Platter (France), probably 19th century
This is a Platter. It was after Bernard Palissy. It is dated probably 19th century and we acquired it in 1957. Its medium is lead-glazed earthenware. It is a part of the Product Design and Decorative Arts department.
Sixteenth-century Europe was marked by a scientific interest in natural phenomena. New worlds had been discovered, occupied by animals and human beings never before seen in Europe. It was in this atmosphere that the talented French potter Bernard Palissy began practicing his trade. An enthusiastic natural scientist, Palissy used local fish, plants, and reptiles—he made casts of actual specimens for use in his modeling—fashioned in a range of colored glazes to develop what he called “pastoral pottery.” This oval platter, in the manner of Palissy, is in the shape of a pond surrounded by plant life. Perched on the plate are fish, a small frog, a coiled snake, and a variety of shells, crustaceans, and insects.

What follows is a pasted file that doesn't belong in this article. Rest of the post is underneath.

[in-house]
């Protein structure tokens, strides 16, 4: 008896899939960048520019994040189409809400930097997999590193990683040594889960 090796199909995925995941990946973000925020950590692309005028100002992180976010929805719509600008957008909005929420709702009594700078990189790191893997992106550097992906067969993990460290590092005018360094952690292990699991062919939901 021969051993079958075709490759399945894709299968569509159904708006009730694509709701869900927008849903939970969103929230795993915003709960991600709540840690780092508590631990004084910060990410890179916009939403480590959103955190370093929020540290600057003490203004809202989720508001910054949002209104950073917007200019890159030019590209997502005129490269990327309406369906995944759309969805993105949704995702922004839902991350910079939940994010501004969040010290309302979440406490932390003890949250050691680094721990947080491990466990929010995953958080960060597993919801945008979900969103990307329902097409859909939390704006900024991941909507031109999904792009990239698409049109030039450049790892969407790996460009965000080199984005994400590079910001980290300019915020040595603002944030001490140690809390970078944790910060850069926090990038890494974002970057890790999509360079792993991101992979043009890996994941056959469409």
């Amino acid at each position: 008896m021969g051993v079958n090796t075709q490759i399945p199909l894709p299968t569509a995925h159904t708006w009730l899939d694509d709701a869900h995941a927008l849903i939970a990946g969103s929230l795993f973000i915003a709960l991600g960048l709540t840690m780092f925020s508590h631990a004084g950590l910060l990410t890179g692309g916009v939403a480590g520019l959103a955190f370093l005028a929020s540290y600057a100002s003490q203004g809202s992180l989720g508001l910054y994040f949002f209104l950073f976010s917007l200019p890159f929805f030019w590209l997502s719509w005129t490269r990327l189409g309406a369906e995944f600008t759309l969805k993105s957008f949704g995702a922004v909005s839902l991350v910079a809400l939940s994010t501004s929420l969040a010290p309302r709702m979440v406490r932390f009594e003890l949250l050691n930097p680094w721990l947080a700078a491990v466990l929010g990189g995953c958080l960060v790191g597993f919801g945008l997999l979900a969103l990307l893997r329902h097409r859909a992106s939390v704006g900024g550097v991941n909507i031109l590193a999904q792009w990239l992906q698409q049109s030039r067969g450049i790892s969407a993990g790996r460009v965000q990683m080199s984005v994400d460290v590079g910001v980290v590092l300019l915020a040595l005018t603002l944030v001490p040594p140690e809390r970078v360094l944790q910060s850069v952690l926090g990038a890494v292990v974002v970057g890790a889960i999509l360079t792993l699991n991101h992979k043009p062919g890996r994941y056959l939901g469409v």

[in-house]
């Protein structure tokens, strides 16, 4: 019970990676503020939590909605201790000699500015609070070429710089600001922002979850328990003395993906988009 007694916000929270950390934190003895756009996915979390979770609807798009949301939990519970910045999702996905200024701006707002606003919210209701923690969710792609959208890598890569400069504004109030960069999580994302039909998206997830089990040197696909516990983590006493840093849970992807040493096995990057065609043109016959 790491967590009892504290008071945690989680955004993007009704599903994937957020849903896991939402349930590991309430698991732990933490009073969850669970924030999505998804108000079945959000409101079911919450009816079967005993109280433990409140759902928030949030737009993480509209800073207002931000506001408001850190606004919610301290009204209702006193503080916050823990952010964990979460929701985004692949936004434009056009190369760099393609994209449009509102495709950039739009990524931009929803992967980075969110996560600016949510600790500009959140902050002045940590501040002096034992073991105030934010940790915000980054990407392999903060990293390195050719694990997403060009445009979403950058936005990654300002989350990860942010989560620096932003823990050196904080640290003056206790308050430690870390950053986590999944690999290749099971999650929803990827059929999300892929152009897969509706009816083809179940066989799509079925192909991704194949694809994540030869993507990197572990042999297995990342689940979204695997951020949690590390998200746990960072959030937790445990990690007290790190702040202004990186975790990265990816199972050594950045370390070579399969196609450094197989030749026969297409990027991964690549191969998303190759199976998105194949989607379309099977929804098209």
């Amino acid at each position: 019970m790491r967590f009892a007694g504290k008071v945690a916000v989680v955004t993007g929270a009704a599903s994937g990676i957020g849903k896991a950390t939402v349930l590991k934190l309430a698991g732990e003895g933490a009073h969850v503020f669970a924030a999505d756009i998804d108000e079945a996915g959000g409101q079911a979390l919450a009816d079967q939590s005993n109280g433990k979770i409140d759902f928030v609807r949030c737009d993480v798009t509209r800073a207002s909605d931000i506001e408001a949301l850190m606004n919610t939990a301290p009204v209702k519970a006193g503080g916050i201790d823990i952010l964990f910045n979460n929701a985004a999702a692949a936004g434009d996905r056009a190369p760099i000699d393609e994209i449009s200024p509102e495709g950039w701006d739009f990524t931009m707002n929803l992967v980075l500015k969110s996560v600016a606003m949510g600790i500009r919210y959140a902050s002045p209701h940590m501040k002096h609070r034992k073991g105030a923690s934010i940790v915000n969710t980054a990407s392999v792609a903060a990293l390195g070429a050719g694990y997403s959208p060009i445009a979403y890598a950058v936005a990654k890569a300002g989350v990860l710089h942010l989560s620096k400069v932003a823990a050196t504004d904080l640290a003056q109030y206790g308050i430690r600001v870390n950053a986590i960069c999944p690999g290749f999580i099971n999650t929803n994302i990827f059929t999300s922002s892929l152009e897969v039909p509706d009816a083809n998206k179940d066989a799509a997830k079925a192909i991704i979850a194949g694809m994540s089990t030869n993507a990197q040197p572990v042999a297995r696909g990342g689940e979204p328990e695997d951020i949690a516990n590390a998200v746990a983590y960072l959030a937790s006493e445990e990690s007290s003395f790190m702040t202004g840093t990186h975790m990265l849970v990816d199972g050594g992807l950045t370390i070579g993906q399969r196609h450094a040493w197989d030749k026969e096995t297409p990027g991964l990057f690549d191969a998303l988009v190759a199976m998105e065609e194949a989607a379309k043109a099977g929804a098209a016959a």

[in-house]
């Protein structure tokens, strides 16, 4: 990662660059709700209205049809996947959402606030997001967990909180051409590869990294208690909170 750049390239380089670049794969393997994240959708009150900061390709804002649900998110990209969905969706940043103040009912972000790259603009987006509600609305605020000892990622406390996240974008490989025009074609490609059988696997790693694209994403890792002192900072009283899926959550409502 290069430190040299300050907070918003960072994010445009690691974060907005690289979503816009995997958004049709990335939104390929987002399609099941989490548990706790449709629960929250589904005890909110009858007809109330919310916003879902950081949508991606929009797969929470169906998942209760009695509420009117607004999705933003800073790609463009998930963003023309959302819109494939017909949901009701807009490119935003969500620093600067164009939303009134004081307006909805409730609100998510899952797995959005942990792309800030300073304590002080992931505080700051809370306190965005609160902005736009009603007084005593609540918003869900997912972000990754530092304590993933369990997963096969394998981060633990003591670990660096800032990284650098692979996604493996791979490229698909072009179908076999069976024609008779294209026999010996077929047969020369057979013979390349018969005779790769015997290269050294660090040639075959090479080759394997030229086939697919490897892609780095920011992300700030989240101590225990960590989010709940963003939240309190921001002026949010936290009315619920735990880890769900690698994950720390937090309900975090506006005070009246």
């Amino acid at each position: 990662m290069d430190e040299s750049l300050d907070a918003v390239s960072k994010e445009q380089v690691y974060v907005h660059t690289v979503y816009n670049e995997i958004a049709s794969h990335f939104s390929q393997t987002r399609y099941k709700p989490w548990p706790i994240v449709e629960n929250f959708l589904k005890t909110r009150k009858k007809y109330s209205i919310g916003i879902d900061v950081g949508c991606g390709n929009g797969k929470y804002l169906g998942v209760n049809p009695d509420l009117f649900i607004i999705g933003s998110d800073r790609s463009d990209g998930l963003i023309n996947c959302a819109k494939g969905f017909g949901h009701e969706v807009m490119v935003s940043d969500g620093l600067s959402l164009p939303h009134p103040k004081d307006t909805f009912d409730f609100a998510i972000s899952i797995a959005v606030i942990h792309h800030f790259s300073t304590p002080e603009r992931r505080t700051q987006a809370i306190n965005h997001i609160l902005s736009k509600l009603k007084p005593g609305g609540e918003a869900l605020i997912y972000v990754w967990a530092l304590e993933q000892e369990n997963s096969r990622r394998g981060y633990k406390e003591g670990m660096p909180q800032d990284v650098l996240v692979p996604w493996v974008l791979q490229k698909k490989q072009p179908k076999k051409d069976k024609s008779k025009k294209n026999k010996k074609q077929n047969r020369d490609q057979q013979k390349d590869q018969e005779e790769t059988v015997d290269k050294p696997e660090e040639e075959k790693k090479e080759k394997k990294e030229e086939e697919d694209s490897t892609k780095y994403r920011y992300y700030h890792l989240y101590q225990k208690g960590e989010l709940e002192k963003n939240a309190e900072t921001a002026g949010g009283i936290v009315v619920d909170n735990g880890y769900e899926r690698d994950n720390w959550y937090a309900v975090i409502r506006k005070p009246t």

Its dimensions are
H x W x D.: 7 x 52 cm (2 3/4 x 20 1/2 x 16 in.)
Cite this object as
Platter (France), probably 19th century; After Bernard Palissy (French, 1510 – 1590); lead-glazed earthenware; H x W x D.: 7 x 52 cm (2 3/4 x 20 1/2 x 16 in.); Gift of Francis B. Lothrop, Mrs. George Batchelder, and Jordan Abbott; 1957-29-2